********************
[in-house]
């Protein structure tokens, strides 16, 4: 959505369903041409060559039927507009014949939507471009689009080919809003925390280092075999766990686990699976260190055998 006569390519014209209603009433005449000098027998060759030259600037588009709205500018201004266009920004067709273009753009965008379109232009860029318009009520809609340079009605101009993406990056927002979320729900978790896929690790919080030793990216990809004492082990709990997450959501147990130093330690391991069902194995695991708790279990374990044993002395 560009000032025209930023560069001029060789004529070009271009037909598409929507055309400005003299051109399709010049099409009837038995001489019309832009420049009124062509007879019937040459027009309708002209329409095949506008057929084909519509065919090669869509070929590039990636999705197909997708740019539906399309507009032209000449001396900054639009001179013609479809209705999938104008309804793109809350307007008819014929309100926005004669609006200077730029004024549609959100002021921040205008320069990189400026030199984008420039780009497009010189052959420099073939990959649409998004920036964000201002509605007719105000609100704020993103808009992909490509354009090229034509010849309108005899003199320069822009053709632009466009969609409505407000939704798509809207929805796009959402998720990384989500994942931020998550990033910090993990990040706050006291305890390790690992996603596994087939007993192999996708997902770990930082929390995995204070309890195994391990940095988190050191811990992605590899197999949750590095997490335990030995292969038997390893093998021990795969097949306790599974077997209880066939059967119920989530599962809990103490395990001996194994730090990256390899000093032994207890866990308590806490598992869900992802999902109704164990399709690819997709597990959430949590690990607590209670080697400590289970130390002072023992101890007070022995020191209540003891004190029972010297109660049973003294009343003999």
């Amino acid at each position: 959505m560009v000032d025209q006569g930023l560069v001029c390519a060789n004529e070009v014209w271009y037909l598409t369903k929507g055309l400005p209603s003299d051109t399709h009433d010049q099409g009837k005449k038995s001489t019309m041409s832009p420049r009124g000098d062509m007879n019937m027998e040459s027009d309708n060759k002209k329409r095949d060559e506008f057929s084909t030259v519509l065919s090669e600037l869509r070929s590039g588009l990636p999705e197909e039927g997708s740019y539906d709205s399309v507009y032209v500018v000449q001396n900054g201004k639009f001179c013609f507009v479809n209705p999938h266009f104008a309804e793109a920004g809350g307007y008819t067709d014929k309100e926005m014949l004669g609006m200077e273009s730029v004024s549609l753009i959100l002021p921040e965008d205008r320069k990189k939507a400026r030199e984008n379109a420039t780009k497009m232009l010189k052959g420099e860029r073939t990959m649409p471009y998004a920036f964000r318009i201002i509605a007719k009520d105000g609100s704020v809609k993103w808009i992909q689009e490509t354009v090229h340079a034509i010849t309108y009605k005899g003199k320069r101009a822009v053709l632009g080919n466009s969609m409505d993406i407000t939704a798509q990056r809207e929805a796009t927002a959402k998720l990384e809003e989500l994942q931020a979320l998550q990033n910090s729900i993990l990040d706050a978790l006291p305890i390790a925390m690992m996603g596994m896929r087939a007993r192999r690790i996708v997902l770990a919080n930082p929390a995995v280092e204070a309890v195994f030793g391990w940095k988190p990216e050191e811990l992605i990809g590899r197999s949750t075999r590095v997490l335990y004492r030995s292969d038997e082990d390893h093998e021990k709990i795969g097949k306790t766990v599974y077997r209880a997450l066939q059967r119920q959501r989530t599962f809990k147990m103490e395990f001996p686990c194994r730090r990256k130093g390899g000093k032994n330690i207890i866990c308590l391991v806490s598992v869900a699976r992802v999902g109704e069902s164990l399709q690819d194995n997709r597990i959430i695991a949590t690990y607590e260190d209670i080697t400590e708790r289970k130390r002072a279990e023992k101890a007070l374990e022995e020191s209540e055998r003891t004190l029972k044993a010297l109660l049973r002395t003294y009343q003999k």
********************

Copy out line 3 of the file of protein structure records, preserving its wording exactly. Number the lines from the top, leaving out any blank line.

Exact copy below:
């Amino acid at each position: 959505m560009v000032d025209q006569g930023l560069v001029c390519a060789n004529e070009v014209w271009y037909l598409t369903k929507g055309l400005p209603s003299d051109t399709h009433d010049q099409g009837k005449k038995s001489t019309m041409s832009p420049r009124g000098d062509m007879n019937m027998e040459s027009d309708n060759k002209k329409r095949d060559e506008f057929s084909t030259v519509l065919s090669e600037l869509r070929s590039g588009l990636p999705e197909e039927g997708s740019y539906d709205s399309v507009y032209v500018v000449q001396n900054g201004k639009f001179c013609f507009v479809n209705p999938h266009f104008a309804e793109a920004g809350g307007y008819t067709d014929k309100e926005m014949l004669g609006m200077e273009s730029v004024s549609l753009i959100l002021p921040e965008d205008r320069k990189k939507a400026r030199e984008n379109a420039t780009k497009m232009l010189k052959g420099e860029r073939t990959m649409p471009y998004a920036f964000r318009i201002i509605a007719k009520d105000g609100s704020v809609k993103w808009i992909q689009e490509t354009v090229h340079a034509i010849t309108y009605k005899g003199k320069r101009a822009v053709l632009g080919n466009s969609m409505d993406i407000t939704a798509q990056r809207e929805a796009t927002a959402k998720l990384e809003e989500l994942q931020a979320l998550q990033n910090s729900i993990l990040d706050a978790l006291p305890i390790a925390m690992m996603g596994m896929r087939a007993r192999r690790i996708v997902l770990a919080n930082p929390a995995v280092e204070a309890v195994f030793g391990w940095k988190p990216e050191e811990l992605i990809g590899r197999s949750t075999r590095v997490l335990y004492r030995s292969d038997e082990d390893h093998e021990k709990i795969g097949k306790t766990v599974y077997r209880a997450l066939q059967r119920q959501r989530t599962f809990k147990m103490e395990f001996p686990c194994r730090r990256k130093g390899g000093k032994n330690i207890i866990c308590l391991v806490s598992v869900a699976r992802v999902g109704e069902s164990l399709q690819d194995n997709r597990i959430i695991a949590t690990y607590e260190d209670i080697t400590e708790r289970k130390r002072a279990e023992k101890a007070l374990e022995e020191s209540e055998r003891t004190l029972k044993a010297l109660l049973r002395t003294y009343q003999k």